The Lesser-known Victorians

A look back on our inaugural summer book club! This summer, we read 6 books over the course of 12 weeks, all written during the Victorian era. Check out the livestream discussions and keep an eye out for updates on book club 2023.

The Tenant of Wildfell Hall
by Anne Brontë (1848)

Book One

Saturday, June 18 at 11am

Though overshadowed (and perhaps intentionally thwarted) by the success of her two sisters, Anne Brontë was a literary force in her own right — and her final novel, The Tenant of Wildfell Hall is considered the most scandalous of any of the Brontë sisters’ works. Framed as a series of letters and diary entries, the 1848 novel chronicles narrator Gilbert Markham’s budding friendship with Helen Graham, a mysterious young widow who challenges the stringent society that constrains her. Largely considered one of the first feminist novels.

The Wonderful Adventures of Mary Seacole in Many Lands
by Mary Seacole (1857)

Book Two

Saturday, July 2 at 11am

A pioneering nurse, a literary trailblazer, and even a consequential figure in the Crimean War, Mary Seacole lived an astonishing life. Perhaps even more astonishing is her 1857 autobiography — considered to be one of the earliest such accounts published by an Afro-Caribbean woman. From her childhood in the West Indies to the frontlines of wartime medicine, this fascinating account brings an oft-overlooked figure to brilliant light.

by J. Sheridan Le Fanu (1872)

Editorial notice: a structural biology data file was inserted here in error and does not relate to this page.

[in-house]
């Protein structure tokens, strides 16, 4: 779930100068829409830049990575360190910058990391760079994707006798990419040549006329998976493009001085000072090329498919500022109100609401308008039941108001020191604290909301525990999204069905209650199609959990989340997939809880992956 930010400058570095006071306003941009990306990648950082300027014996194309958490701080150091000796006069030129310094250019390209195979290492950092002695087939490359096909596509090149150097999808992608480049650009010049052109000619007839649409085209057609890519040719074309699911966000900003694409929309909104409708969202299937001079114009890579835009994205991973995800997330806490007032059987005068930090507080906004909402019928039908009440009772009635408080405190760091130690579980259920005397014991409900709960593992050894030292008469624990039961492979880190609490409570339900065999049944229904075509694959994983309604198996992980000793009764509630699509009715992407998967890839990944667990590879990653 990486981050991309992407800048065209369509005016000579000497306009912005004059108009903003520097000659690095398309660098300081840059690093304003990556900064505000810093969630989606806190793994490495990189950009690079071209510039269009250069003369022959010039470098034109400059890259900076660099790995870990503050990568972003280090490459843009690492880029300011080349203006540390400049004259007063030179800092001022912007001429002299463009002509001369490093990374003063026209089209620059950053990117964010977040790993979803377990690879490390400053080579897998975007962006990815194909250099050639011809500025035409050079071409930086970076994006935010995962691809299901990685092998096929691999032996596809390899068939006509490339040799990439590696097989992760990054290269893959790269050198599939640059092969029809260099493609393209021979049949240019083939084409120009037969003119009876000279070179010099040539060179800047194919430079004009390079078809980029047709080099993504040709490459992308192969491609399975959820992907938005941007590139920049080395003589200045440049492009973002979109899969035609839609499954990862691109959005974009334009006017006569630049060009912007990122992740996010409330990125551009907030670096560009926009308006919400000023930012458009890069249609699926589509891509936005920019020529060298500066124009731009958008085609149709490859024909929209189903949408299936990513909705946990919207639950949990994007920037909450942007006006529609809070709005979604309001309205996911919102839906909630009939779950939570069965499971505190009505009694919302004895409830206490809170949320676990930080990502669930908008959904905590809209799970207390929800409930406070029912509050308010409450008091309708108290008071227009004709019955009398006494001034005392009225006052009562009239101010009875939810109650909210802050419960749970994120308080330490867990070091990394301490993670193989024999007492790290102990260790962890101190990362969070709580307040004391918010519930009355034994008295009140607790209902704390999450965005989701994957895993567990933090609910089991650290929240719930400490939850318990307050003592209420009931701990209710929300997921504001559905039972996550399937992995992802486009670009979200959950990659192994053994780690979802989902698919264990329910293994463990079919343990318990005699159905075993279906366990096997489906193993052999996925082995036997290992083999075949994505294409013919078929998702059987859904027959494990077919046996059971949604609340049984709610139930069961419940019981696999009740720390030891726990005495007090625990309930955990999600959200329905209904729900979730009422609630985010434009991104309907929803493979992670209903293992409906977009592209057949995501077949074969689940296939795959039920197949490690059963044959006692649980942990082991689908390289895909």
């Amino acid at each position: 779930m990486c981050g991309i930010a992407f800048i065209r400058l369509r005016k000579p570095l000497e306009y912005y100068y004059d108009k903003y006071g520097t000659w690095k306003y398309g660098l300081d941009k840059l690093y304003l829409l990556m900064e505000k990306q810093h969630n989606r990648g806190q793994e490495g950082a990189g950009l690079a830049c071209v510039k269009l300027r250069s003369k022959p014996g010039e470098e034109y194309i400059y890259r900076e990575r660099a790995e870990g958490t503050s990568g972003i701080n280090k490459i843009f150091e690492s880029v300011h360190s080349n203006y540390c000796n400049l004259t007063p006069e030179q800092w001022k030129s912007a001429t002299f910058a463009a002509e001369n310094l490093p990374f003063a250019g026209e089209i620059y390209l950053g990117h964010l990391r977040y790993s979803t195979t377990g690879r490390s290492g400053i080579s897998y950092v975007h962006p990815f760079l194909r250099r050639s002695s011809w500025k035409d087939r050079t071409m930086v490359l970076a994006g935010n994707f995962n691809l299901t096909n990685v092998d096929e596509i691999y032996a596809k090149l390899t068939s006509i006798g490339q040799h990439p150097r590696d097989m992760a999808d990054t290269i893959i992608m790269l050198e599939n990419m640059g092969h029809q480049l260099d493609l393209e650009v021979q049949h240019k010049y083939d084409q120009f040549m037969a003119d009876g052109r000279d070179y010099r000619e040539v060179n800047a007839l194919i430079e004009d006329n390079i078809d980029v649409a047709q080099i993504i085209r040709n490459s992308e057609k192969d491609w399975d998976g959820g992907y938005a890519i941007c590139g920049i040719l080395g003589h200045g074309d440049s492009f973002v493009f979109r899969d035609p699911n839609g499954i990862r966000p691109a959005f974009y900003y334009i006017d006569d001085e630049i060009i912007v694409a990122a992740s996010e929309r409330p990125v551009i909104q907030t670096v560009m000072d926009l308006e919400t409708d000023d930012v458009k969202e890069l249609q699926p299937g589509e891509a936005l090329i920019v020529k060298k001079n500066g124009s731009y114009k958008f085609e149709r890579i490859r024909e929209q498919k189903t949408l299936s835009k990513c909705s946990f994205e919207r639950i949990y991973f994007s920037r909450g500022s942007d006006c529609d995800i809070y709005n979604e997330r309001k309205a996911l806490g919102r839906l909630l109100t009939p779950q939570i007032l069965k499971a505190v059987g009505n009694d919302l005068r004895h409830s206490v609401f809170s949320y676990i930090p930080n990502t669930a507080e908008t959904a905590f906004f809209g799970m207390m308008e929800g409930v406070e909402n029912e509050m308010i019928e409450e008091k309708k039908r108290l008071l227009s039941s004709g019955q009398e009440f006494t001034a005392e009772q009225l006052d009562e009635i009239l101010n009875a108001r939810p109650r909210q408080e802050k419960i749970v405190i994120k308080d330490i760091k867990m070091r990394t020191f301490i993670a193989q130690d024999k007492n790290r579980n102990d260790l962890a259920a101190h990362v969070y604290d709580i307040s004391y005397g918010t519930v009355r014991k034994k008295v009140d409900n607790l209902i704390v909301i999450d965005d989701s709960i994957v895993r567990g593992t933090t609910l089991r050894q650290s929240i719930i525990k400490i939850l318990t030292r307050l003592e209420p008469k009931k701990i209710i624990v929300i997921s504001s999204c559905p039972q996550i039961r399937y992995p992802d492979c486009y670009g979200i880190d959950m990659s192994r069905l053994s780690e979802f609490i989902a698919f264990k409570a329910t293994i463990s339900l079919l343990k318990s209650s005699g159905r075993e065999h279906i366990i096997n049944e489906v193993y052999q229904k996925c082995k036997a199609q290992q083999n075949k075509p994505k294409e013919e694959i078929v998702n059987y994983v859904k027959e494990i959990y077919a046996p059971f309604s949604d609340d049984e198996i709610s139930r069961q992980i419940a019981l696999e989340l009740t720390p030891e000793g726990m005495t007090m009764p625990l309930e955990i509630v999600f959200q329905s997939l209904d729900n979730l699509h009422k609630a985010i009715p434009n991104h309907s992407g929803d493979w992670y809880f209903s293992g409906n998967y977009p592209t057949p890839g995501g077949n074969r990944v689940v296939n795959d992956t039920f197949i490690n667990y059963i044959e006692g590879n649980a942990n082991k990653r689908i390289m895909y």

Book Three

Saturday, July 16 at 11am

When hapless Lady Laura meets Carmilla, an enticing — if strangely off-putting — young woman, the two become intimate confidantes. But little does Laura realize, Carmilla has bloodthirsty secrets…Predating Dracula by over two decades, this eerie novella by Irish writer J. Sheridan Le Fanu is one of the earliest works of vampiric fiction, a masterful gothic tale with a startling female villain.

by Elizabeth Gaskell (1853)

Book Four

Saturday, July 30 at 11am

Eshewing the Victorian tradition of lengthy and purposeful plot, Cranford by Elizabeth Gaskell is a novel in sketches, propelled by character as opposed to a structured narrative. In a fictionalized hamlet remarkably similar to that of Gaskell’s true hometown, the arrival of retired Captain Brown disrupts the patterns of everyday life, and an interwoven tale of social class begins to unfold.

Three Men in a Boat (to say nothing of the dog)
by Jerome K. Jerome (1888

Book Five

Saturday, August 13 at 11am

George, Harris, Jerome, and of course, their dog Montmorency, set off on a boating holiday up the River Thames. What begins as a serious travelogue devolves into a raucous adventure, rife with cultural commentary and humor that feels shockingly modern. Upon release, this comedic book was dismissed as vulgar and immature — only to be rediscovered and cherished by later generations more open to, shall we say, a raunchier sense of humor.

The Picture of Dorian Gray
by Oscar Wilde (1891)

Book Six

Saturday, August 27 at 11am

While sitting for a portrait, young Dorian Gray muses on the ultimate importance of beauty—and wishes that his portrait would bear the trials of aging instead of himself. As Dorian falls into a lifestyle defined by hedonistic impulses and the disregard of others, he discovers his wish has come true… and it has cursed him beyond repair. Published in 1891, this groundbreaking novel made Wilde the subject of much controversy, even causing one publisher to remove every single copy from shelves.

Meet the Moderator!

Evelyn Maguire (she/her) is a Digital Marketing Manager for Cape May MAC (Museums+Arts+Culture). She is currently pursuing a Masters of Fine Arts at the University of Massachusetts, Amherst, focused in Prose. She loves literature almost as much as she loves Cape May, and is the Managing Editor of the literary magazine Overheard. Her own writing has been published by North American Review, Cypress Press, Cosmonauts Avenues, and others. She is working on her first novel.